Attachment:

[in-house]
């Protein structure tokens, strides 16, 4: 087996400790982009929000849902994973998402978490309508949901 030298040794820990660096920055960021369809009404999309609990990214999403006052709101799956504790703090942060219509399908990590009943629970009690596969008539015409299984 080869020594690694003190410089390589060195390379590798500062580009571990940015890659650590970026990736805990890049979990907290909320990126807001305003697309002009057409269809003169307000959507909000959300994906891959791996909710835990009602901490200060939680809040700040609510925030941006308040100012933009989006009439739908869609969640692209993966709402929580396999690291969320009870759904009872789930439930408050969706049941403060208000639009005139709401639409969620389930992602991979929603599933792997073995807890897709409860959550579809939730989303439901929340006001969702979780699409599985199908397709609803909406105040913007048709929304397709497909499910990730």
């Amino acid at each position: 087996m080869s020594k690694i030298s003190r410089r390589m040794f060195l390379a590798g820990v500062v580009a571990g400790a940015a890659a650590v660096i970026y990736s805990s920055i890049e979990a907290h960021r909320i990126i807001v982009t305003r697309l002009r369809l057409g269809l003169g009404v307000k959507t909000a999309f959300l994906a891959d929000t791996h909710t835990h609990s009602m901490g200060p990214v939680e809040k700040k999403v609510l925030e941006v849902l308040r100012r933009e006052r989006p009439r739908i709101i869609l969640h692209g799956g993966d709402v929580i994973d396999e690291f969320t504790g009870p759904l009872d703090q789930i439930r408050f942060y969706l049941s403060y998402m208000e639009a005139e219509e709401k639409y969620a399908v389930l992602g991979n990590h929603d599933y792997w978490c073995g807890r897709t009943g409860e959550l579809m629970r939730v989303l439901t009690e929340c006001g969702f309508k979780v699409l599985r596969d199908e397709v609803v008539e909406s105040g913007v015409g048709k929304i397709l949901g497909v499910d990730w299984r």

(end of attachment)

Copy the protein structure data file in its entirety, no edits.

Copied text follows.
[in-house]
């Protein structure tokens, strides 16, 4: 087996400790982009929000849902994973998402978490309508949901 030298040794820990660096920055960021369809009404999309609990990214999403006052709101799956504790703090942060219509399908990590009943629970009690596969008539015409299984 080869020594690694003190410089390589060195390379590798500062580009571990940015890659650590970026990736805990890049979990907290909320990126807001305003697309002009057409269809003169307000959507909000959300994906891959791996909710835990009602901490200060939680809040700040609510925030941006308040100012933009989006009439739908869609969640692209993966709402929580396999690291969320009870759904009872789930439930408050969706049941403060208000639009005139709401639409969620389930992602991979929603599933792997073995807890897709409860959550579809939730989303439901929340006001969702979780699409599985199908397709609803909406105040913007048709929304397709497909499910990730």
């Amino acid at each position: 087996m080869s020594k690694i030298s003190r410089r390589m040794f060195l390379a590798g820990v500062v580009a571990g400790a940015a890659a650590v660096i970026y990736s805990s920055i890049e979990a907290h960021r909320i990126i807001v982009t305003r697309l002009r369809l057409g269809l003169g009404v307000k959507t909000a999309f959300l994906a891959d929000t791996h909710t835990h609990s009602m901490g200060p990214v939680e809040k700040k999403v609510l925030e941006v849902l308040r100012r933009e006052r989006p009439r739908i709101i869609l969640h692209g799956g993966d709402v929580i994973d396999e690291f969320t504790g009870p759904l009872d703090q789930i439930r408050f942060y969706l049941s403060y998402m208000e639009a005139e219509e709401k639409y969620a399908v389930l992602g991979n990590h929603d599933y792997w978490c073995g807890r897709t009943g409860e959550l579809m629970r939730v989303l439901t009690e929340c006001g969702f309508k979780v699409l599985r596969d199908e397709v609803v008539e909406s105040g913007v015409g048709k929304i397709l949901g497909v499910d990730w299984r």